Paris and the climate talks: business' shortest route to success

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WBCSD's Peter Bakker says a growing number of businesses are stepping up to tackle climate change

Our world has changed. So has our climate. Never has the necessity of building a sustainable world been so real and so urgent. But stepping into this reality should not evoke dark clouds as it is also an opportunity for hope.

There are only a few months to go before the climate negotiations in Paris. This is a key moment for all stakeholders - governments, businesses and individuals - to contribute to bold climate action. As an engine for innovation, business must become a strong and unified advocate on the Road to Paris and beyond. Halfway through this critical year, I am inspired to see an increasing number of businesses stepping up to tackle the climate challenge and lead governments in adopting ambitious measures.

Decisions made at COP21 will influence the way we do business as well as the world we do it in. To avert the most serious consequences of climate change, we must stay under the 2°C limit for global warming. A massive transformation of our economies, policies and societies is necessary to make this happen. This is the start of a long journey of public-private collaboration in addressing one of the most pressing challenges we face. But as big as this challenge may be, it is also a great opportunity to create a more prosperous world.

Business has an important role to play in driving the transition to a low-carbon economy. There is a strong and clear business case for climate action: low-carbon growth. Supported by the right economic incentives and multilateral collaboration, it is the only way to ensure sustainable profits and employment in the future. Forward-looking companies know this and they are taking ambitious climate action. Their activities range from the adoption of science-based emissions reductions targets, to the removal of commodity-driven deforestation from supply chains and the procurement of electricity from renewable sources, among others.

The past four months have seen an unprecedented mobilisation by business. At the Business & Climate Summit in May, 25 business networks representing 6.5 million companies from 130 countries called for a climate deal to achieve net zero emissions before the end of the century. Robust and stable carbon pricing was also emphasised as a prerequisite for a successful policy package.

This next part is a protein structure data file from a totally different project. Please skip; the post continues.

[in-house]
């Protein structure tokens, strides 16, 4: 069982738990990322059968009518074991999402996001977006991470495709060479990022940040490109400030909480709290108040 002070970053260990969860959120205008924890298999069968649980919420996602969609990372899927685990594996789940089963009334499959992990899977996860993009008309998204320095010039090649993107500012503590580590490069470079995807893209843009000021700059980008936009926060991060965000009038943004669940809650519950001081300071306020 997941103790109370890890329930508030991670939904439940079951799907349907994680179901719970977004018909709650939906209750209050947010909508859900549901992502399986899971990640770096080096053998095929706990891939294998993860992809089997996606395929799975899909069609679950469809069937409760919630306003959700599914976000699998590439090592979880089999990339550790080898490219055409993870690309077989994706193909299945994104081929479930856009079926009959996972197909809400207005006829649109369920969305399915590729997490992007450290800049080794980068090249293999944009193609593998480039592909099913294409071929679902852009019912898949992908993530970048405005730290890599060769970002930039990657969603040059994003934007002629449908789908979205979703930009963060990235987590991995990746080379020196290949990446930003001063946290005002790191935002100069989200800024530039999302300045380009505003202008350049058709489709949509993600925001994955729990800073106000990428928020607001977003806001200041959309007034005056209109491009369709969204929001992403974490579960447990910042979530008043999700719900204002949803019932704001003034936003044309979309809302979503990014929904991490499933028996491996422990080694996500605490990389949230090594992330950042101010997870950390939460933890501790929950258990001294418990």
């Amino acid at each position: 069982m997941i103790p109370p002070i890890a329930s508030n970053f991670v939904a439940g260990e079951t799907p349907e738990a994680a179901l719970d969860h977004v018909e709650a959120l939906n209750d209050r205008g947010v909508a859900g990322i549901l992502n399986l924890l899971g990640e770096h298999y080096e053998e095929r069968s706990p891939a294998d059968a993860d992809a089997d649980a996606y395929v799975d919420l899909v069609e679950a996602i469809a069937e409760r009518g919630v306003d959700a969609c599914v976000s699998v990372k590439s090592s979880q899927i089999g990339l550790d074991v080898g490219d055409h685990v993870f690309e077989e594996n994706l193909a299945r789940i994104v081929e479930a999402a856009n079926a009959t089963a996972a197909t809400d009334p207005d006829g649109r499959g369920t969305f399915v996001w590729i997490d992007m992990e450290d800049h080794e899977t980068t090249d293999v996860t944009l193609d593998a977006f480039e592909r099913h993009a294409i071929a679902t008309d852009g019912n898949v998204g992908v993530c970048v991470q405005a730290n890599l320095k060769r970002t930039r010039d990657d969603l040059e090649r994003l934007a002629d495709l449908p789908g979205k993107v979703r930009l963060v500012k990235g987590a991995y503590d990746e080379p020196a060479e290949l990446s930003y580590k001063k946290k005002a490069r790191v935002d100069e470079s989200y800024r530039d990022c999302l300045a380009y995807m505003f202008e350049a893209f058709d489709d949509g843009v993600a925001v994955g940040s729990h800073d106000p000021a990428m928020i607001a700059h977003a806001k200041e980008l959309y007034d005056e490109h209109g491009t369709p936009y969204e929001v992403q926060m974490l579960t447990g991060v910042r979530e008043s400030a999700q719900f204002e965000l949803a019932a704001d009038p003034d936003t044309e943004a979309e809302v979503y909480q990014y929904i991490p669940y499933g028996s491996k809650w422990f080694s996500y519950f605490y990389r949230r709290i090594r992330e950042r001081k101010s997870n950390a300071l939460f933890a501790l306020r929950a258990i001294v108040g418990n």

Led by the World Bank, more than 1,000 companies and investors and over 70 countries are calling for carbon pricing. Coupled with the elimination of fossil fuel subsidies, effective carbon pricing mechanisms will catalyse extensive investment in cleaner options and drive low-carbon growth. This momentum continues: in June, the G7 leaders recognised these messages and agreed to deep cuts in greenhouse gas emissions. They underlined the need for leadership in transforming energy systems, mobilising climate finance and developing long-term national low-carbon strategies.

Across all sectors, business is supporting the global climate agenda by developing low-carbon solutions with a high impact. Many of these solutions require existing technologies to be deployed at scale or new technologies to be developed.

To support this need, the
World Business Council for Sustainable Development (WBCSD), in partnership with the International Energy Agency (IEA) and the Sustainable Development Solutions Network (SDSN), has developed the Low Carbon Technology Partnerships initiative (LCTPi). Endorsed by the French Presidency of COP21, LCTPi is a collaborative platform to analyse barriers and identify solutions, policy asks and partnership opportunities for the large-scale deployment of low-carbon technologies. More than 80 leading companies and 30 partners are actively engaged. Together, they are working on action plans to scale up these technologies, and will present the plans at COP21.

Despite the growing momentum and the increasing number of companies engaging in climate action, much remains to be done on the Road to Paris. We need higher ambition, deeper collaboration and solid national and international policies to bring solutions to scale. Through the We Mean Business coalition, of which the WBCSD is a core partner, we are inviting companies and investors alike to commit to low-carbon targets and solutions.

Businesses can sign on to various commitments, including
RE100 for renewable power (led by the Climate Group and the CDP), Clean Trillion for clean-energy investment (led by Ceres) and the B team Call for Net-Zero Greenhouse-Gas Emissions by 2050. We need more companies to enter into cross-sectoral partnerships to reduce emissions in their supply chains and accelerate transformational technology solutions.

Bold climate action makes good business sense. It stands for sustainable economic growth, employment and prosperity for all. This is an historic business opportunity and it is yours to seize. The transition to a low-carbon economy has already started. The successful businesses of tomorrow will be the ones taking the lead on climate today.

Peter Bakker is president and chief executive of the World Business Council on Sustainable Development

This article is part of BusinessGreen's Road to Paris hub, hosted in association with PwC 

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